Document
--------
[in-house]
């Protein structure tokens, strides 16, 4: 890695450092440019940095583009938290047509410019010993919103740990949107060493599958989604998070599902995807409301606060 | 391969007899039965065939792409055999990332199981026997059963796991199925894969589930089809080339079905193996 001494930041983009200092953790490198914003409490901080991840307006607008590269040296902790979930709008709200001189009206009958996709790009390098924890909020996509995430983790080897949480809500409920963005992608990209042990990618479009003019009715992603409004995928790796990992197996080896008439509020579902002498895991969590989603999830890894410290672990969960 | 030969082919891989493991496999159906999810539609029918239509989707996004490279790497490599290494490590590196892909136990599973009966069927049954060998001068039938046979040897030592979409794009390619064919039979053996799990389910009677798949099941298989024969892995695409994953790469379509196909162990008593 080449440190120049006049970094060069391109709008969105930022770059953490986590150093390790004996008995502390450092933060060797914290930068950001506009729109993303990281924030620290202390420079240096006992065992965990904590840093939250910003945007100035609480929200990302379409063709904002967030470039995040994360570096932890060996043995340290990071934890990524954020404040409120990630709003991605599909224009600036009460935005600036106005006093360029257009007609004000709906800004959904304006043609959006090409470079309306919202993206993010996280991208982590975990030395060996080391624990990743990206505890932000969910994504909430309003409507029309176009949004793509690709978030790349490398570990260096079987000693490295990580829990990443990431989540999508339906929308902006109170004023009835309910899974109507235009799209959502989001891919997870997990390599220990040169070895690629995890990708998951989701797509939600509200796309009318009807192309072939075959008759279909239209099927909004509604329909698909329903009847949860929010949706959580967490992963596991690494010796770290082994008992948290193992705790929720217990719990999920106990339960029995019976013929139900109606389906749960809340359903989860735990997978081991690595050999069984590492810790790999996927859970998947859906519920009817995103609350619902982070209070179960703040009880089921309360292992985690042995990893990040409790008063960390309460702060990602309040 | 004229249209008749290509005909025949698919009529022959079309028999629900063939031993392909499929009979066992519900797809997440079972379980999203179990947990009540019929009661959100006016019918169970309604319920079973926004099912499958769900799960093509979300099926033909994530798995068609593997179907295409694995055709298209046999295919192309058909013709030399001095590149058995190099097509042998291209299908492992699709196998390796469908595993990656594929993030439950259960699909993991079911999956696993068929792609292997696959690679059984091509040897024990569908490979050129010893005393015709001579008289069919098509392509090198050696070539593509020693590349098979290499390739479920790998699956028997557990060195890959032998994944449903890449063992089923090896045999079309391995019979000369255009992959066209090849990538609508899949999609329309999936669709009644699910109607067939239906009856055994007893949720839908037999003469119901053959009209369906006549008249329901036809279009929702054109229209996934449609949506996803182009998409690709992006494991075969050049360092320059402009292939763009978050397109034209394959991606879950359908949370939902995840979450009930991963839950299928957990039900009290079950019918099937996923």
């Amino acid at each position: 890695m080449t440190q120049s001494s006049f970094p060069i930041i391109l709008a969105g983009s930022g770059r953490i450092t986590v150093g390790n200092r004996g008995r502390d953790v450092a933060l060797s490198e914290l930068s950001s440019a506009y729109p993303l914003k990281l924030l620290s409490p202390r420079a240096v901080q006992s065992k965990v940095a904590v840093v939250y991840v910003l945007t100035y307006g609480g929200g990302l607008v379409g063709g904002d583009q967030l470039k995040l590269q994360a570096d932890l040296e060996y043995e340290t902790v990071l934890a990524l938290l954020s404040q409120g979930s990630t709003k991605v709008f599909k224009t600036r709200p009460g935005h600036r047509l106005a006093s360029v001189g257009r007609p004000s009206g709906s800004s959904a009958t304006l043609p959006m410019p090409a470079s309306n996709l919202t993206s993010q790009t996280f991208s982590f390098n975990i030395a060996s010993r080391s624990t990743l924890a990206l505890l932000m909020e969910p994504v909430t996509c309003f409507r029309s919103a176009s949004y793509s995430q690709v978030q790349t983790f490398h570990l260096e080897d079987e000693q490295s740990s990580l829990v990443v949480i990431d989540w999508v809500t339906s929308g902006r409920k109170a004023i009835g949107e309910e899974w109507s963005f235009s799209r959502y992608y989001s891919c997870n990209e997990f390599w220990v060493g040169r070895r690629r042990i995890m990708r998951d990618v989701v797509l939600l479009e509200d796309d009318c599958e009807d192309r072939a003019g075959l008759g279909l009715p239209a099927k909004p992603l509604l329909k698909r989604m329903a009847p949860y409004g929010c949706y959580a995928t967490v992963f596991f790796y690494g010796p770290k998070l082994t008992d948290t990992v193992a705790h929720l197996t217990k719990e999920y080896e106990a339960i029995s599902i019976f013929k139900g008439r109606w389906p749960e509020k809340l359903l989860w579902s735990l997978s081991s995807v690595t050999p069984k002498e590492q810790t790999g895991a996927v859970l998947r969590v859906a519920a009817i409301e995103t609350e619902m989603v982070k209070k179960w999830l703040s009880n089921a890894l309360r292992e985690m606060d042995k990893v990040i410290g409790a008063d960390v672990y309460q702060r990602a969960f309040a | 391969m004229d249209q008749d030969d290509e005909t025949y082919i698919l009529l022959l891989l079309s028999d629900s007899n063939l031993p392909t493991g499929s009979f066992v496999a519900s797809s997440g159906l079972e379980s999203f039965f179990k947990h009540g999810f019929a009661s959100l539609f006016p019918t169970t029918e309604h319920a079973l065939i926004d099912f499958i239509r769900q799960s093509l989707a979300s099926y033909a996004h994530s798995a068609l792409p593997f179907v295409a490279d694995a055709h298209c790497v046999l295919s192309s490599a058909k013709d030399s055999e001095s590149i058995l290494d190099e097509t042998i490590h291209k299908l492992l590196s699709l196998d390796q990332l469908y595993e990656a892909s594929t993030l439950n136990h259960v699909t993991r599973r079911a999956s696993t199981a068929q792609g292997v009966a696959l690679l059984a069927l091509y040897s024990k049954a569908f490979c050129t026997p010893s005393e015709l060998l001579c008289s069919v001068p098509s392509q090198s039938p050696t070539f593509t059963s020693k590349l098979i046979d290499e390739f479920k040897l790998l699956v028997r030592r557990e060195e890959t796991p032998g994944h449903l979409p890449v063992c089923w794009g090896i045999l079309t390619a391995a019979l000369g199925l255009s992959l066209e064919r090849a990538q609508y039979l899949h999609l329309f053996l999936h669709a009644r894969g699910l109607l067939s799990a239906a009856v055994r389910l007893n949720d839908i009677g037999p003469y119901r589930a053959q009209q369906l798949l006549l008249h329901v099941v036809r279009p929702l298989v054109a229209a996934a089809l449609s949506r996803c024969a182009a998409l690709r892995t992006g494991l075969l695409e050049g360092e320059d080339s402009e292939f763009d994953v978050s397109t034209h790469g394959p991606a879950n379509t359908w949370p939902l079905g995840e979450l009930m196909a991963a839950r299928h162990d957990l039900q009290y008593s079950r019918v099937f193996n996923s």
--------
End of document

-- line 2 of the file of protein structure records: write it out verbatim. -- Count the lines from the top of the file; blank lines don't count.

């Protein structure tokens, strides 16, 4: 890695450092440019940095583009938290047509410019010993919103740990949107060493599958989604998070599902995807409301606060 | 391969007899039965065939792409055999990332199981026997059963796991199925894969589930089809080339079905193996 001494930041983009200092953790490198914003409490901080991840307006607008590269040296902790979930709008709200001189009206009958996709790009390098924890909020996509995430983790080897949480809500409920963005992608990209042990990618479009003019009715992603409004995928790796990992197996080896008439509020579902002498895991969590989603999830890894410290672990969960 | 030969082919891989493991496999159906999810539609029918239509989707996004490279790497490599290494490590590196892909136990599973009966069927049954060998001068039938046979040897030592979409794009390619064919039979053996799990389910009677798949099941298989024969892995695409994953790469379509196909162990008593 080449440190120049006049970094060069391109709008969105930022770059953490986590150093390790004996008995502390450092933060060797914290930068950001506009729109993303990281924030620290202390420079240096006992065992965990904590840093939250910003945007100035609480929200990302379409063709904002967030470039995040994360570096932890060996043995340290990071934890990524954020404040409120990630709003991605599909224009600036009460935005600036106005006093360029257009007609004000709906800004959904304006043609959006090409470079309306919202993206993010996280991208982590975990030395060996080391624990990743990206505890932000969910994504909430309003409507029309176009949004793509690709978030790349490398570990260096079987000693490295990580829990990443990431989540999508339906929308902006109170004023009835309910899974109507235009799209959502989001891919997870997990390599220990040169070895690629995890990708998951989701797509939600509200796309009318009807192309072939075959008759279909239209099927909004509604329909698909329903009847949860929010949706959580967490992963596991690494010796770290082994008992948290193992705790929720217990719990999920106990339960029995019976013929139900109606389906749960809340359903989860735990997978081991690595050999069984590492810790790999996927859970998947859906519920009817995103609350619902982070209070179960703040009880089921309360292992985690042995990893990040409790008063960390309460702060990602309040 | 004229249209008749290509005909025949698919009529022959079309028999629900063939031993392909499929009979066992519900797809997440079972379980999203179990947990009540019929009661959100006016019918169970309604319920079973926004099912499958769900799960093509979300099926033909994530798995068609593997179907295409694995055709298209046999295919192309058909013709030399001095590149058995190099097509042998291209299908492992699709196998390796469908595993990656594929993030439950259960699909993991079911999956696993068929792609292997696959690679059984091509040897024990569908490979050129010893005393015709001579008289069919098509392509090198050696070539593509020693590349098979290499390739479920790998699956028997557990060195890959032998994944449903890449063992089923090896045999079309391995019979000369255009992959066209090849990538609508899949999609329309999936669709009644699910109607067939239906009856055994007893949720839908037999003469119901053959009209369906006549008249329901036809279009929702054109229209996934449609949506996803182009998409690709992006494991075969050049360092320059402009292939763009978050397109034209394959991606879950359908949370939902995840979450009930991963839950299928957990039900009290079950019918099937996923």